What are these formalities? Are they necessary? There was a certain freedom during sleep. Why have I been deprived of it by the simple act of waking up! The world keeps reminding me that I am a young man - or woman, and that a certain dress is appropriate, and certain other dress is indecent. And yet aren't these the inventions of man himself? Who is more uncivilised: the primitive man walking about naked and unashamed, in whom seeing other parts of another body produces no more sensuous excitation than seeing another's nose does, or the civilised man who, while insisting on the body being decently covered, yet makes and markets 'suggestive' clothes sex-oriented books, pictures and films?
Who are the elders in the family and what is my relation with them? Should I obey and respect my parents and elders just because they have been in this world for a little longer than I have been? May it not be that their world was different from my world? Yet, again, without their guidance, will I be able to avoid the blunders they made, and will I not lose the benefit of their experience? On the other hand, can I benefit from their experience? They are different from me, and their aim in life was also completely different from mine. Yet, again, I depend upon them completely for my livelihood, and this dependence does compel me to obey, and consequently to rebel.
Above all, why should I accept my parents' God or religion or faith? Gods and goblins are being replaced by scientific formulae and psychological jargon which shall I believe - or, should I believe in any? What role, if any, does God play in my life? Will God enable me to pass an examination if I study well and do well at the examination, or will God actually write the examination on my behalf?
On the other hand, if I throw God and religion out of my life, what is left of it? Is life a matter of consuming food and preserving the body, knowing full well that it cannot be preserved for long, building houses which will crumble one day, love or hate a member of the family or a neighbour, knowing we were all born, and we shall die as separate individuals! What is this life? What is death? Why do people suffer? Hunger, thirst, old age, disease, natural calamities like cyclone, and man-made calamities like riots and wars -all these cause fear in the human heart. What is fear in the first place? May it be that faith in God will banish this fear? Yet, how can I believe in something I do not know? On the other hand, how can I know something if I have not even the faith to investigate it? If 'religion' is such an investigation, can I belong to my father's religion, and is it a matter of inheritance? If not, how shall I go about such an investigation?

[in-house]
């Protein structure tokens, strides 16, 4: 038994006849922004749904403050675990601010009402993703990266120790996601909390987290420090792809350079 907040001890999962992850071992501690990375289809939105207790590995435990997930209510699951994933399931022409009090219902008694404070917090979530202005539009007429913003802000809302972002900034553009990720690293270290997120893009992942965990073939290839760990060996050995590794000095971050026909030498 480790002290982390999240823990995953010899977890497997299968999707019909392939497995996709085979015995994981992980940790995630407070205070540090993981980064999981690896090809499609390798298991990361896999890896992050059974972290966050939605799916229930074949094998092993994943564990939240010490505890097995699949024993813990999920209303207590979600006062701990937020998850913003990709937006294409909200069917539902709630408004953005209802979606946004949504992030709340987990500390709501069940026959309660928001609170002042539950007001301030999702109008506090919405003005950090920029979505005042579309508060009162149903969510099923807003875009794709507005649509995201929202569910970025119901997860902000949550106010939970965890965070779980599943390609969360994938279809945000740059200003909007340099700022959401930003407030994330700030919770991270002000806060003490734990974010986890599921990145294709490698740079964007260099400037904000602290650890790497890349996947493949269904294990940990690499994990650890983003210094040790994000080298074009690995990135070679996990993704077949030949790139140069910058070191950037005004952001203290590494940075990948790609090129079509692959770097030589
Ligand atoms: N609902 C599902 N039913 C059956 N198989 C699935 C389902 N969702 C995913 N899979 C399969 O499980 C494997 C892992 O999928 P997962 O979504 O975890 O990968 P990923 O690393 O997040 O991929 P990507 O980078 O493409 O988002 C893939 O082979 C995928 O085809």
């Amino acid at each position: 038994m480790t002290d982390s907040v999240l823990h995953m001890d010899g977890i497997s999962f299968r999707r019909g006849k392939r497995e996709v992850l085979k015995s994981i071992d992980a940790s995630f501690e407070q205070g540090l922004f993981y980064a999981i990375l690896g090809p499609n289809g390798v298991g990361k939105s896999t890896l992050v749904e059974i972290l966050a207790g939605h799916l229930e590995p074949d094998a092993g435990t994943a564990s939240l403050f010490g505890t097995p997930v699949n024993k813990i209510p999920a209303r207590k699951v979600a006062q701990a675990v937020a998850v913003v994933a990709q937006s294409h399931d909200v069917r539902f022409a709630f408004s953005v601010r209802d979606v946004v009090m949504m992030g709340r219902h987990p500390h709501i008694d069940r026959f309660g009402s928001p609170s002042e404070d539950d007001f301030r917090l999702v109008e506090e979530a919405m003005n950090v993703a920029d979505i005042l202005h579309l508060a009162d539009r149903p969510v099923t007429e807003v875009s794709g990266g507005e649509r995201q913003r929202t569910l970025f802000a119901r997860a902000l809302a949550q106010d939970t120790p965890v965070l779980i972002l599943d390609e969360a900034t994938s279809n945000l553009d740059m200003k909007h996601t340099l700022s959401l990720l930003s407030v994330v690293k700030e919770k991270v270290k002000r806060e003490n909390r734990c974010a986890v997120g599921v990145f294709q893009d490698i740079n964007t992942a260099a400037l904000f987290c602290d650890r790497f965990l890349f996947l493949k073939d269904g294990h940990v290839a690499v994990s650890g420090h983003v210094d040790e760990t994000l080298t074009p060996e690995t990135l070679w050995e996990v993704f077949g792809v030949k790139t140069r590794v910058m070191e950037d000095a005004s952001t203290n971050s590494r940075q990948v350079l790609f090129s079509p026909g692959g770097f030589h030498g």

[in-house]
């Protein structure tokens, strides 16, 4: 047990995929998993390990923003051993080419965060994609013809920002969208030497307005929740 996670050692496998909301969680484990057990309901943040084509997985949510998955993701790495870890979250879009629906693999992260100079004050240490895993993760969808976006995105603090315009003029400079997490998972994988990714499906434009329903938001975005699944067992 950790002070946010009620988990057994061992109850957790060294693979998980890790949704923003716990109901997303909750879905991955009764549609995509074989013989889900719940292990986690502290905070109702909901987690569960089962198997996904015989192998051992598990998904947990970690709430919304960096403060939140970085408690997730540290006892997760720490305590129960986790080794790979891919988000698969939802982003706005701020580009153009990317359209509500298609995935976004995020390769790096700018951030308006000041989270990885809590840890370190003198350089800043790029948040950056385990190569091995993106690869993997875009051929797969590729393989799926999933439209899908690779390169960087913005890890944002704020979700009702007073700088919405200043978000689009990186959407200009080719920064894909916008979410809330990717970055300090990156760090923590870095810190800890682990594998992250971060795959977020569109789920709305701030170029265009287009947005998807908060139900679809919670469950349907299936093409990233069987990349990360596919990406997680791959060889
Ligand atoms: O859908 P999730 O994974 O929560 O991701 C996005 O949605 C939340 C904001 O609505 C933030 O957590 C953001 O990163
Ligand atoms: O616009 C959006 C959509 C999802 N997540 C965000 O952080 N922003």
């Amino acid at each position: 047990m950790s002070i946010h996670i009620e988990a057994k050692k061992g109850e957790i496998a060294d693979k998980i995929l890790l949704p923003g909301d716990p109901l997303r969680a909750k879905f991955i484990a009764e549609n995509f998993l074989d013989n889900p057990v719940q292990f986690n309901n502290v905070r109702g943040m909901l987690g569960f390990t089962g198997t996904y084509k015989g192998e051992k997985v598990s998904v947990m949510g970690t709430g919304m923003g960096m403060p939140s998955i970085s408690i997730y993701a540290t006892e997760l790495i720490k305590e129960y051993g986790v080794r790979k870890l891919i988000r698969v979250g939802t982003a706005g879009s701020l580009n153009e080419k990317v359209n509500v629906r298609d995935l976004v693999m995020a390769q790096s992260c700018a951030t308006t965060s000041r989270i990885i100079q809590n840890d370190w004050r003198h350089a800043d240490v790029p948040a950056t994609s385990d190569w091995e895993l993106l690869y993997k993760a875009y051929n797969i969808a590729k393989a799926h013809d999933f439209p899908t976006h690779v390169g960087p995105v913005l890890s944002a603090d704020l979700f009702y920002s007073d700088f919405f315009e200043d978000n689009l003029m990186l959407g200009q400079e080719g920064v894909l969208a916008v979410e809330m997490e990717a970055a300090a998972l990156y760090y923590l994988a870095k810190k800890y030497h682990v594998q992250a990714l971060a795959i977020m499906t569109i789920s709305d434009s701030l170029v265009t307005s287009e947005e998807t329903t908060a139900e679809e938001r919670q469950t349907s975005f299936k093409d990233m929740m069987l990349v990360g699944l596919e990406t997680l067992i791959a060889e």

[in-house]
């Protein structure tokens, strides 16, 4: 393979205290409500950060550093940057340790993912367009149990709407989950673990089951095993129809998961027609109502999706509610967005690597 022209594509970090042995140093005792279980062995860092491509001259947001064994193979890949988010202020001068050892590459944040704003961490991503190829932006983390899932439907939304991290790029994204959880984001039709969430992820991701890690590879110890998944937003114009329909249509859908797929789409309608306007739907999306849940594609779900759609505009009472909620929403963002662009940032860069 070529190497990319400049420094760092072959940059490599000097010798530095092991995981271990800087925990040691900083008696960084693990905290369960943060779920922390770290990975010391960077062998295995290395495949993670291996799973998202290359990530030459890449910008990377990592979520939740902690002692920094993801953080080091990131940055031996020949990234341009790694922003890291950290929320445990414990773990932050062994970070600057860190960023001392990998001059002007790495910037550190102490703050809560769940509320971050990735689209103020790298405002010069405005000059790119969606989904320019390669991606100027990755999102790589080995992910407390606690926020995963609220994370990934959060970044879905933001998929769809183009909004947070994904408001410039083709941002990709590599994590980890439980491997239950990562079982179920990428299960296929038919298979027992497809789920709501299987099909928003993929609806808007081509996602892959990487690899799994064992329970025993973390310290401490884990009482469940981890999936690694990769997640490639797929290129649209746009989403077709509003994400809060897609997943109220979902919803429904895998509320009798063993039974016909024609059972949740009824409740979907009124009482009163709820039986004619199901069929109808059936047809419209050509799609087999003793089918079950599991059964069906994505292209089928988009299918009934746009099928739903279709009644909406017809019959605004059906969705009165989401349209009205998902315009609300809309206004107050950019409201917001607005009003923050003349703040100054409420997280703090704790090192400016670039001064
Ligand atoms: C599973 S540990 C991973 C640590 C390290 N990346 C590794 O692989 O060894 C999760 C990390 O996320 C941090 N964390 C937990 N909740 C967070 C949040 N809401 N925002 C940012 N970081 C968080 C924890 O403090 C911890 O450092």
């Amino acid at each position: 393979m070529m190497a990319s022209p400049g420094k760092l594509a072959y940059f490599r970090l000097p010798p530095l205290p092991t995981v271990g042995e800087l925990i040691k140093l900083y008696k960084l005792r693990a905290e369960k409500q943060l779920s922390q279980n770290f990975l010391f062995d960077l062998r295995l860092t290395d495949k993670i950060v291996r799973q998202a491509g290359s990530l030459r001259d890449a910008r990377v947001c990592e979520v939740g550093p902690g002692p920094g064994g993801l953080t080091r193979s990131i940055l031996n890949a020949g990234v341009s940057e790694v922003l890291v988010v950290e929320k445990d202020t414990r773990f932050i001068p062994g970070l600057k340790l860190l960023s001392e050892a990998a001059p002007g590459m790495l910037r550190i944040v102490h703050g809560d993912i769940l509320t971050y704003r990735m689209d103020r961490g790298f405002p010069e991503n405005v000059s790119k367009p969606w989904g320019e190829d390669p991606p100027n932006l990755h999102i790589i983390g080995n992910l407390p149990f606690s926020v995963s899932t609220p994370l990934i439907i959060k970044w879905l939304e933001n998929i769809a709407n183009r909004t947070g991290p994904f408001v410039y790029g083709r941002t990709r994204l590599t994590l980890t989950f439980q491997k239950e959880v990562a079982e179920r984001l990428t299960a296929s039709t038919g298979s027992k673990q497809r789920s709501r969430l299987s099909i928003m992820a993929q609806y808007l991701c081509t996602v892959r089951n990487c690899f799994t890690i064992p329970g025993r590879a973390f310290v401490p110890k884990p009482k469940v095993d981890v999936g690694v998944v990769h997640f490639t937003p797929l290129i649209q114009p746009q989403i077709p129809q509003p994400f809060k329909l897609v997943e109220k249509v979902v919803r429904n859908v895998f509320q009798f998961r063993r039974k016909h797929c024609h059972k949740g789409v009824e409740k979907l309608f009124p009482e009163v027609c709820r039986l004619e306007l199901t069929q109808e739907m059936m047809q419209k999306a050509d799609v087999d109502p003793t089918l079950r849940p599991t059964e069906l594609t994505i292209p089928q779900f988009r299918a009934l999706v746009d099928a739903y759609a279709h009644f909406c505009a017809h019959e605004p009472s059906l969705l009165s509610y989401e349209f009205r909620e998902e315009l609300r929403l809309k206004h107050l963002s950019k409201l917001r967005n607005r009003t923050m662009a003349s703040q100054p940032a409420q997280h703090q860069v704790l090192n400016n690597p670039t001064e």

3 - three
'Religion' is bound up with such a lot of emotion and sentiment, that people hesitate to talk about it. All sorts of clever people utilise this opportunity to give a religious colouring to their social, political, and economic theories. Our young friend, therefore, asks terribly inconvenient questions.
Why is it - is the first question - that religion promotes what it condemns? In other words, why is there such a great gulf between theory and actuality? Is it because of ignorance or hypocrisy? If, for instance, war is irreligious, is it not the duty of religion not to support, sanction or bless war or any warlike enterprise at any cost? If, on the other hand, it condemns war, but sanctions and condones war to defeat 'the aggressor' - religion or politics aided by religion being itself the prosecutor and the judge, does it not make itself vulnerable to corruption? If, on the other hand, religion feels that in the world as at present constituted, corruption and war and such irreligious activity is inevitable, is it not better for religion to withdraw from worldly activity as a whole, and confine itself to its own realm of bringing Man closer to God?
Allied to this question is the next one: whereas every religion declares that God is one and humanity is one, each one proclaims that it alone has the monopoly of this truth. How can religion unite all mankind by dividing it, carving out a slice of its own, and then proclaiming that other slices are untruths or half truths? Does such polemical and proselytising activity promote peace and unity by any stretch of imagination? Does such activity which only succeeds in creating greater antagonism and worse bitterness than already exist, be considered religious at all?